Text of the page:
Accor Services, the voucher business being spun off by Accor Hotels, aims to maintain growth through expansion in new markets, acquisitions and new products, but says organic growth will remain a priority.
Speaking to investors on the day of the publication of its prospectus, Jacques Stern, Accor finance director, who is to head the new services group, said the separation from Accor Hotels would pay off from next year.
He said, “Our business project will bear fruit during 2011,” adding that the priority would be to accelerate growth after a “year of transition” in 2010.
The services business aims to increase the face value of the vouchers it issues by 6 to 14 per cent annually. In 2003-09, this grew by an annual average of 10.5 per cent.
Accor is due to spin off its services unit in Paris on July 2, assuming shareholders approve the one-for-one share split at a meeting on June 29, at which the name of the new company will be announced.
The services business issues vouchers, such as lunch or childcare tickets, to corporate clients that benefit from government tax breaks when they give them as perks to employees.
These employee and public benefits account for 80 per cent of issue volume – the face value of the vouchers – but new products would reduce this contribution to less than 50 per cent within 10-15 years, according to the prospectus.
The new products include non-food vouchers to pay for household services and cards to allow employees to pay for fuel and road tolls.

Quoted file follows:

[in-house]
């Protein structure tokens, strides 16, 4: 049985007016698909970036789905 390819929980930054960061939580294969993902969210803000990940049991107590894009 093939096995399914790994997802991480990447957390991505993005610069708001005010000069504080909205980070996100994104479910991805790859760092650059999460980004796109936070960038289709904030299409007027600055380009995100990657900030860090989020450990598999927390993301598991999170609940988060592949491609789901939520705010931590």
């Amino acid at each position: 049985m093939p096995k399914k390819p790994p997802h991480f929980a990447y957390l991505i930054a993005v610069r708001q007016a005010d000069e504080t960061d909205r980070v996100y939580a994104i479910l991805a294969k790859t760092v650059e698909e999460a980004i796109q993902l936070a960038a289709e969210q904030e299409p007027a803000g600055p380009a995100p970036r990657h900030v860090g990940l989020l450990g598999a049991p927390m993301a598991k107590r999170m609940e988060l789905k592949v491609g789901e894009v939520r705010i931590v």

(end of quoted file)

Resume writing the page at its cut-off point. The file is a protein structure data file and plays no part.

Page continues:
The company aims to expand in up to eight new countries by 2016, in addition to the 40 in which it already operates. Another 10-15 countries would be added in the “longer term”.
The aim is to reduce the new company’s dependence on three countries – France, Italy and Brazil – for the bulk of its operating profit. Each of these countries contributed more than €40m ($49m) to operating profit but by 2016, five countries are to contribute this amount and eight in the longer term.
The services business made a net loss of €50m in 2009, pro forma, compared with a net profit of €177m the previous year, Accor said.
Revenues fell by 5 per cent to €902m in 2009. Pro forma operating profit was €327m in 2009.
The new company is to raise €1.5bn in bank and other borrowings but Mr Stern ruled out a rights issue, saying capital would be raised only for acquisitions.
The shares closed up 2 per cent to €41.05.